You don’t need to be the Oracle of Omaha to realize how gamified the markets have become – I’ve called that for months now – but it’s nice when your observations are backed by two of the most successful investors of all time.
On that note, Charlie followed up with:
“‘I don’t think we ever had anything quite as we have now in terms of the volumes of pure gambling activity going on daily,’ Mr. Munger said. ‘It’s not pretty.’
But the amount of speculation in the markets has given Berkshire a chance to spot undervalued businesses, Mr. Munger said, allowing the company to put its $106 billion cash reserve to work.
‘I think we’ve made more because of the crazy gambling,’ Mr. Munger said.”
Their annual meeting report is also a testament to the long-term value of value investing, of doing your research and not getting caught up in trends and politics.
They’ve been following their own advice for decades and while imperfect in many ways, there’s absolutely no denying their formula for success – or the enjoyment that they still get from their work, which they still do well into their ninth decade.
Which brings me to another point – understanding our ‘whys’ – why we do the work we do, why we have certain financial or professional or personal goals. I love my work, for example, and that passion for real estate, for trading, for helping others and seeing them succeed, makes it fun to get out of bed every day no matter how hard the day’s going to be or how bonkers and unpredictable the markets are.
And I understand the people who say they want to achieve financial freedom by 40 or 50, but I’ve never understood the people who say they want to retire then. And as I watch Warren and Charlie, at 91 and 98 years old, respectively, I hope that I have the wit and stamina to keep going and, importantly, to feel relevant, just as they do.
All this attention on the Berkshire Hathaway team even served to distract me for a bit from Elon Musk. And that got me wondering – what exactly does the dynamic duo think of Musk?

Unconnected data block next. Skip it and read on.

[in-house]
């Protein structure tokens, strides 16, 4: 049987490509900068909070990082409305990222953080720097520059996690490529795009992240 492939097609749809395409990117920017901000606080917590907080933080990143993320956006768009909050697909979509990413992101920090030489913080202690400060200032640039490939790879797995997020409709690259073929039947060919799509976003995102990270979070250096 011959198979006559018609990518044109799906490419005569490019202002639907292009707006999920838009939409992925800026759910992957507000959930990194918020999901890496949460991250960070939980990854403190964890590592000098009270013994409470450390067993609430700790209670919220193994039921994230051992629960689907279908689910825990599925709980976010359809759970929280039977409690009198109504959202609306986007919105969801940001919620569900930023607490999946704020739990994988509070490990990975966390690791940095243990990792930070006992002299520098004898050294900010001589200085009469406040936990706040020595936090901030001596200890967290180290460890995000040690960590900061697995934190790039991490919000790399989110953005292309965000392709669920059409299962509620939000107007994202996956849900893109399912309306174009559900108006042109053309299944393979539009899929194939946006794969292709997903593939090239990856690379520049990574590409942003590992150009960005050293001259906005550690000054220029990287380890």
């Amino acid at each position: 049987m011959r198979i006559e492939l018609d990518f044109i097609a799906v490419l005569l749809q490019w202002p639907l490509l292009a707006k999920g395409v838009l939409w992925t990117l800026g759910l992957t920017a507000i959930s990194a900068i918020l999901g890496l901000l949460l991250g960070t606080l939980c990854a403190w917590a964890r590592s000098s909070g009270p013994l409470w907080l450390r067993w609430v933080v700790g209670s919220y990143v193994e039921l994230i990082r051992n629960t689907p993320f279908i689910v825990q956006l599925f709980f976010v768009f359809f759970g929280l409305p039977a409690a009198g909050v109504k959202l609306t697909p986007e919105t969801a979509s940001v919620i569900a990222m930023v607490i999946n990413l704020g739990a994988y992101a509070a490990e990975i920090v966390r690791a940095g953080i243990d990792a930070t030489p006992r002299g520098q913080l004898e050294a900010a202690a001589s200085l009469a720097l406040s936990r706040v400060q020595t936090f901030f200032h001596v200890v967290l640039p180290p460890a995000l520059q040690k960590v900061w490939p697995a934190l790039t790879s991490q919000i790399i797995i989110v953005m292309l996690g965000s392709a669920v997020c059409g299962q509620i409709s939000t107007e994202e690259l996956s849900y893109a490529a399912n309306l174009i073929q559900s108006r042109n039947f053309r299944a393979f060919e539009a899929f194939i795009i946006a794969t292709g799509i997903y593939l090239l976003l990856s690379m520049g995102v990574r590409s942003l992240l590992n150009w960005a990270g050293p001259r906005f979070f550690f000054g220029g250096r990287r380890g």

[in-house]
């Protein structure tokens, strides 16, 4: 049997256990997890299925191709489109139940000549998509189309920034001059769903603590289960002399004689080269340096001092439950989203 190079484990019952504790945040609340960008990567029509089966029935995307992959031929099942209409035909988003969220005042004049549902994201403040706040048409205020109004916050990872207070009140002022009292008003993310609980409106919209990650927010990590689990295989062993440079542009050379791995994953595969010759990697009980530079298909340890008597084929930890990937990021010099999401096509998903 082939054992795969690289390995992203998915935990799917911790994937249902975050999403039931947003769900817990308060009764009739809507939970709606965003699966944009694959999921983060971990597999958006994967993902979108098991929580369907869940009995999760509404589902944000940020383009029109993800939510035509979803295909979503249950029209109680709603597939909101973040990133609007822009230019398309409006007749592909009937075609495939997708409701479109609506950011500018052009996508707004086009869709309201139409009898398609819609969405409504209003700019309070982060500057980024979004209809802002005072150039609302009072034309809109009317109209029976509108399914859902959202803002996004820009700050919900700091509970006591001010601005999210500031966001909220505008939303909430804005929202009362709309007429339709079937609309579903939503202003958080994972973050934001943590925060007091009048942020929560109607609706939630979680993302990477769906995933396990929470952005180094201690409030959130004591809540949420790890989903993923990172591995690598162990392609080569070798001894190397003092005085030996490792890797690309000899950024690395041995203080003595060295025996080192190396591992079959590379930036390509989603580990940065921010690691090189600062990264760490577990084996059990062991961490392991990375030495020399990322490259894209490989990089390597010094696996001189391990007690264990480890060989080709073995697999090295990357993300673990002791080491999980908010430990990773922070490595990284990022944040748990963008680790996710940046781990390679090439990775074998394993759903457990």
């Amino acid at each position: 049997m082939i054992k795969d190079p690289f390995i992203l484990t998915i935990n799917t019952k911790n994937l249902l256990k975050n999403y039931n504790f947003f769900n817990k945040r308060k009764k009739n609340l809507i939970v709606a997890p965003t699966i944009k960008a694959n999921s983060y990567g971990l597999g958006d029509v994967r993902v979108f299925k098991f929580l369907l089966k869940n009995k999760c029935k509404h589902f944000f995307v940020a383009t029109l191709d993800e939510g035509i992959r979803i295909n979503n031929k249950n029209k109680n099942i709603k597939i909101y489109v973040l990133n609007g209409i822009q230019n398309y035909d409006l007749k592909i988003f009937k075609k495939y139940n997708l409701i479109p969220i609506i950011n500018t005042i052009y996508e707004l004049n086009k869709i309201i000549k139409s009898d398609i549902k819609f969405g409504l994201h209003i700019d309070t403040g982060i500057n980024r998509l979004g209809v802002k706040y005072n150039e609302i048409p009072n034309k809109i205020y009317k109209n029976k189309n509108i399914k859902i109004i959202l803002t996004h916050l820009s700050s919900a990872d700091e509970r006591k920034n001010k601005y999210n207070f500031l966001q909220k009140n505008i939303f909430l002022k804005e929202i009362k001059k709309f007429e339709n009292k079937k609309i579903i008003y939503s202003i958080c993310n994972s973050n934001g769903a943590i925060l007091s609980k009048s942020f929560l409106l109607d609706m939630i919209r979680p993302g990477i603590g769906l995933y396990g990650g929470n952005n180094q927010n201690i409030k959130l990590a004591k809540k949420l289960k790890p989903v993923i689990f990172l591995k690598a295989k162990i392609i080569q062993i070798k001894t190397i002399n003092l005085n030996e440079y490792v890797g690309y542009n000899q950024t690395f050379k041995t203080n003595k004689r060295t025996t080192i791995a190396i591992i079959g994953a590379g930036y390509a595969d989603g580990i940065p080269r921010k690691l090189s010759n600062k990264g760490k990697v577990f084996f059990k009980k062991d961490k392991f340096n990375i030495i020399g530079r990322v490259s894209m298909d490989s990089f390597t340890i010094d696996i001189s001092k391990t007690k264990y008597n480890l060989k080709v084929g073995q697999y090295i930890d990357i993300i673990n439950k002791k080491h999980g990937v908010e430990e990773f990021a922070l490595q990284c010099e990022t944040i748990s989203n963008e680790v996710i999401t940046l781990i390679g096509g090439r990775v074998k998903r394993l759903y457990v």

Looking back, I found this fascinating piece in Business Insider
from February 2022:
“Elon Musk said billionaire investor Charlie Munger once told people at a lunch ‘all the ways Tesla would fail.’
The Tesla CEO was responding to a retweet about Munger’s comments on Wednesday
in which he likened the cryptocurrency to ‘venereal disease.’ The 98-year [old] is the vice chairman of Berkshire Hathaway and Warren Buffett’s right-hand man.
‘I was at a lunch with Munger in 2009 where he told the whole table all the ways Tesla would fail,’ he said.
‘Made me quite sad, but I told him I agreed with all those reasons & that we would probably die, but it was worth trying anyway.’
Tesla is currently the world’s most valuable carmaker with a market capitalization of $954.3 billion.
had commented about Musk in public before, saying in December
that the Tesla and SpaceX CEO ‘thinks he’s even more able than he is and that’s helped him.’
‘Never underestimate the man who overestimates himself. Some of the extreme successes are going to come from people who try very extreme things because they’re overconfident,’ he continued. ‘And when they succeed, well, there you get Elon Musk.’”
So, there you have it – but does that portend that Munger could be wrong about crypto, too? Possibly, time will tell. But for now, I’m still firmly in the dynamic duo’s camp.
Find what’s worthwhile
So, in the midst of all this tumult, what’s the takeaway? Maybe this: Sometimes, life’s like a steakhouse buffet – even when it looks like little more than heaps of mediocre offerings, with patience and care, you may still find something special.
Like Warren, Charlie and Elon, do what you can to live your best life this week, friends, in whatever ways resonate for you and stay relevant.
See you next week.